Drivers for Sustainable Project Management Behaviours in Facilities Management: Fluorescent Tube Business Case Example

Drivers for Sustainable Project Management Behaviours in Facilities Management: Fluorescent Tube Business Case Example

Stephanie Steele (USI Group, Australia)
Copyright: © 2013 |Pages: 20
DOI: 10.4018/978-1-4666-4177-8.ch022
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This chapter moves outside the traditional methodology of project management, looking more broadly at aspects that influence project sustainability initiatives, including regulation, legislation, brand reputation, government and non-government organisations, and client requirements. Using the example of mercury recycling from fluorescent tubes generated from the Facilities Management (FM) sector in Australia, the relationship between environmental management systems, specifically ISO 14001:2004, and project management aspects are highlighted. The importance of management support, both at a strategic and project level is discussed. The opportunity to create competitive advantage from the sales perspective is demonstrated, through a cost justification and review of client sensitivity to influencing factors, enabling reasoned decision making for a successful, environmentally sustainable initiative.
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Background To Sustainable Project Management In The Facilities Management Sector

Review of Sustainable Project Management

As summarised by Silvius and Schipper,(2012), project management has moved from the early acknowledgment of project management as discipline in the 1950s, to not only the consideration of sustainability as a core area of development, but further the stretching of the project boundaries as the full life cycle of the outcome of the project is considered, Labuschagne and Brent (2006). Although the full lifecycle model was developed for the manufacturing industry it is equally applicable to the FM industry and often FM contracts run from 5 to 20 years, with some project aspects requiring consideration over long time periods.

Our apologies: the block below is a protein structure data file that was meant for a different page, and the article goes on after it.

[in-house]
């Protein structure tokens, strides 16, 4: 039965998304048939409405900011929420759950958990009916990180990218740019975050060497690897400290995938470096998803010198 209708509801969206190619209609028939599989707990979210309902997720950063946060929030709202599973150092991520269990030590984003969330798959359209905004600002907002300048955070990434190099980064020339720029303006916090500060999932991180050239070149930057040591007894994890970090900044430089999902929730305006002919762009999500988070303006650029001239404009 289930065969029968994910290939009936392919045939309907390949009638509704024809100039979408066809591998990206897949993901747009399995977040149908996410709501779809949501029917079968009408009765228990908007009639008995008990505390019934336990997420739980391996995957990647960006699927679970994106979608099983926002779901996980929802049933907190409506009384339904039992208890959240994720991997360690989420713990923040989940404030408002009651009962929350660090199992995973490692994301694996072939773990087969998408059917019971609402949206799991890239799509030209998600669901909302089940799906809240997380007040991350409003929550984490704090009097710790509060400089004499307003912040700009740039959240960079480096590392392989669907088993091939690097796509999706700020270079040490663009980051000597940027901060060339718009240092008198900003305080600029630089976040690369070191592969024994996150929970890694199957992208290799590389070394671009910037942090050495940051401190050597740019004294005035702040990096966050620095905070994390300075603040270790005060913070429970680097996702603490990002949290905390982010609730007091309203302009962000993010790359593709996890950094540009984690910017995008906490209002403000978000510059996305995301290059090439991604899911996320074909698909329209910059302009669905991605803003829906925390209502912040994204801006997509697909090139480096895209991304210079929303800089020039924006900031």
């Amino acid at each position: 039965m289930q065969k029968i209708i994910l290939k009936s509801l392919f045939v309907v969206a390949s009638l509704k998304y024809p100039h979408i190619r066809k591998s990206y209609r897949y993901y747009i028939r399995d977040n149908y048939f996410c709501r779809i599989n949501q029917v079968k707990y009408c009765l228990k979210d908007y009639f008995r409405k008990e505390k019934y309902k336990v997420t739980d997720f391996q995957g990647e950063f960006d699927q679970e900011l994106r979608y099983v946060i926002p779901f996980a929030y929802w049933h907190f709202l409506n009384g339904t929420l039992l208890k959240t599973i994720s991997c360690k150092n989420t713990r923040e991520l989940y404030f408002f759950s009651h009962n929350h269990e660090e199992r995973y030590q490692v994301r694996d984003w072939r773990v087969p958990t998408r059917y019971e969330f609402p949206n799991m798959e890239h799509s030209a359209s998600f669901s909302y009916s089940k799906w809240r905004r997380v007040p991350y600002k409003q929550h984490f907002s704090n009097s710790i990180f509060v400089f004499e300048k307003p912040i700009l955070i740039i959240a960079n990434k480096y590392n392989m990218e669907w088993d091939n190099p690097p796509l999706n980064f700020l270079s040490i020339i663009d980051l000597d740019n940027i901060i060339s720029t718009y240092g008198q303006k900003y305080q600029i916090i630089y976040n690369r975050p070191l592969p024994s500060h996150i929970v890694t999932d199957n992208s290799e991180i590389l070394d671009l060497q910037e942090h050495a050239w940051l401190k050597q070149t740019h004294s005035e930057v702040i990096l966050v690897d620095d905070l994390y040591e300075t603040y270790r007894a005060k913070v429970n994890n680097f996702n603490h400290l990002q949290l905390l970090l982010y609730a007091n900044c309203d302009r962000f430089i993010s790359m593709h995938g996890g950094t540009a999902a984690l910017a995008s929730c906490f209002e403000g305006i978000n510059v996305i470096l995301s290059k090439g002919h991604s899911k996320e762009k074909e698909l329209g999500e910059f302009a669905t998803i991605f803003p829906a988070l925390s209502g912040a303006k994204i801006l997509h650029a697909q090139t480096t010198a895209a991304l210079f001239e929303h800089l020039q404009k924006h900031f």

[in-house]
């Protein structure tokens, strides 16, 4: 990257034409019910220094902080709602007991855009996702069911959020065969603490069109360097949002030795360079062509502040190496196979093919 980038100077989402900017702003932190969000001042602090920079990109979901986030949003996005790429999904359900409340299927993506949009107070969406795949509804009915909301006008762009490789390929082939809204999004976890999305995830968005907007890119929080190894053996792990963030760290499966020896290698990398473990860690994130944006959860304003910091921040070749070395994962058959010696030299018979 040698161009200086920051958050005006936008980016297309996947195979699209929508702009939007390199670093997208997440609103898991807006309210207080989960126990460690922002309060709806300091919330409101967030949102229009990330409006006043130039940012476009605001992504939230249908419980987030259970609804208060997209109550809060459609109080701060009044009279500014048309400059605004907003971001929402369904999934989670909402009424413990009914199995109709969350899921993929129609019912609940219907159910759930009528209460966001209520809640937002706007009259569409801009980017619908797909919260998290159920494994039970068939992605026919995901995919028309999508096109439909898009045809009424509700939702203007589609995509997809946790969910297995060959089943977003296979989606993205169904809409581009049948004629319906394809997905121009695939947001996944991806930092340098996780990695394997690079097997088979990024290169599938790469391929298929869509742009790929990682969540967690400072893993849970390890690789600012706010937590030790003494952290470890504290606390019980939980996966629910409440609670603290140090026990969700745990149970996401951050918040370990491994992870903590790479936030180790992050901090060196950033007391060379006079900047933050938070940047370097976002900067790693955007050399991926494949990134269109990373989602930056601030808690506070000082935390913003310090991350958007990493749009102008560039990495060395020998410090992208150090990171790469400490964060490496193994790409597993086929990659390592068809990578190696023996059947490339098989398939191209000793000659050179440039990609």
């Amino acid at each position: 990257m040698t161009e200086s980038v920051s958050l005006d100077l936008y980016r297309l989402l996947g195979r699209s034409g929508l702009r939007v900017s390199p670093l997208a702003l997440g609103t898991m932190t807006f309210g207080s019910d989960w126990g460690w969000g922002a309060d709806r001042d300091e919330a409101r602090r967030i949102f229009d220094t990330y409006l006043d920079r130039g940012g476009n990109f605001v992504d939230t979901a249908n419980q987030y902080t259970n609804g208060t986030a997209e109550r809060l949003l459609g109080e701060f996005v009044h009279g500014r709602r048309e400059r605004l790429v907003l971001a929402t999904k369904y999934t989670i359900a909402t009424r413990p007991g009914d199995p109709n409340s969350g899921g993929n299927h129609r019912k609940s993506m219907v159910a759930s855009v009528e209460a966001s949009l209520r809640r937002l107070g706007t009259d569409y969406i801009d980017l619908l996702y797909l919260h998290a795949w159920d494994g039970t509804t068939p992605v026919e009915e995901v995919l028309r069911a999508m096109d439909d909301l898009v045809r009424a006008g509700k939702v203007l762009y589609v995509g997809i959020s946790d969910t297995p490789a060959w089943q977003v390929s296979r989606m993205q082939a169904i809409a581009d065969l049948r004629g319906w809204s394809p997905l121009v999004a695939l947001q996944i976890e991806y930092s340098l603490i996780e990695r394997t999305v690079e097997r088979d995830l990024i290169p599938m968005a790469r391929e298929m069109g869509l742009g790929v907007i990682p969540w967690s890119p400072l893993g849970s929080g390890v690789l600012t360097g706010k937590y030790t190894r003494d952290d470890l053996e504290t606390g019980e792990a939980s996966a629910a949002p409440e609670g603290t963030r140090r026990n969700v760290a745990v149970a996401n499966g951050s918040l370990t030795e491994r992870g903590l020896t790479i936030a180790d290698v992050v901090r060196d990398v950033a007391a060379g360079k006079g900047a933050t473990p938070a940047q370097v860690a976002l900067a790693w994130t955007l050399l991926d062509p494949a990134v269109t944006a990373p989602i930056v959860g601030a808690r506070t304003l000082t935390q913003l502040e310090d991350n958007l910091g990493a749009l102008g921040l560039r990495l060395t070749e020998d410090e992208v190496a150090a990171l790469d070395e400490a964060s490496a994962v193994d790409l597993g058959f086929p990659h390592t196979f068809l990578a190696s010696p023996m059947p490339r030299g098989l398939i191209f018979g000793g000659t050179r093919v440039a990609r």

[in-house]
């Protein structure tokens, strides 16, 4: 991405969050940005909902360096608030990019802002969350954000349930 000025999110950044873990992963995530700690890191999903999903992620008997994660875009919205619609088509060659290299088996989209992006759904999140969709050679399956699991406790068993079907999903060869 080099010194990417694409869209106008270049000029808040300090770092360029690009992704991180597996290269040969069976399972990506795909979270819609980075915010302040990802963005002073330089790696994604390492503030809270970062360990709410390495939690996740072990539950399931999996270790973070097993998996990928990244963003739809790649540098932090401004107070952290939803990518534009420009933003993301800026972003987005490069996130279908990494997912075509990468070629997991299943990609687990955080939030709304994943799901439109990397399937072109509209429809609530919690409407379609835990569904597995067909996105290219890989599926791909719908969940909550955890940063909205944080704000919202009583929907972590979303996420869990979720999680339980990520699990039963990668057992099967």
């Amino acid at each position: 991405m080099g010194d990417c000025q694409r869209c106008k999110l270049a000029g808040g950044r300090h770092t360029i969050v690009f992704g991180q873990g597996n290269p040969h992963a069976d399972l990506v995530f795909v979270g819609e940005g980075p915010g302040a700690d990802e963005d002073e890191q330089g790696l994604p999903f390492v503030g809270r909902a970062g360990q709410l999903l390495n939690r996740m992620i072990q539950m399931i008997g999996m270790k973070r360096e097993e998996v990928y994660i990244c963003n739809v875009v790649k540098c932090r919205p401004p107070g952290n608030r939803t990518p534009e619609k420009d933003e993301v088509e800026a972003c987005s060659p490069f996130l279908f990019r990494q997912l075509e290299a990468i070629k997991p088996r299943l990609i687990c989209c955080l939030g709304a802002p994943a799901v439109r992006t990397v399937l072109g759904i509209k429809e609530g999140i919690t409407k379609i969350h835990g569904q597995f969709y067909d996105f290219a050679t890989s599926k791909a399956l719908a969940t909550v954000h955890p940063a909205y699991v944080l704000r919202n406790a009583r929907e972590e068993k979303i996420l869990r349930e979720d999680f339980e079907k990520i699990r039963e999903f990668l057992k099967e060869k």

This chapter builds on the ‘checklist for integrating sustainability in projects and project management’ Silvius (2010) providing a business case (or project justification) as the next step where aspects for environmental sustainability are identified. While the business case is mentioned briefly by Silvius, Schipper and Van Den Brink (2012), indicating that the principles of sustainability need to be reflected in the project justification, the use of the business case to integrate sustainability across multiple ‘sub’ projects is not addressed. The business case example in this chapter demonstrates this link. Importantly as asserted by Maltzman and Shirley (2011) ‘project management is a microcosm of business’(p23).

Two distinct but related areas are addressed:

  • 1.

    The drivers for sustainability in the fluorescent tube example.

  • 2.

    The business case required to achieve the sustainable outcome.

The drivers for sustainability establish the business conditions which contribute to the overall potential for success of a particular initiative. The drivers described in this chapter are derived from the specific example being examined, and as surmised by Maltzman and Shirley (2011) when considering project drivers, ‘No matter what the impetus, organisations must respond to them with projects if they are to survive’ (p. 73).

The description ‘drivers’ is used as a broader term than stakeholders, however it should be noted that for this example they are narrowly derived from the information available through audit, business interaction and informal site review by the author, rather than through a full stakeholder analysis as described in Achman (2011).

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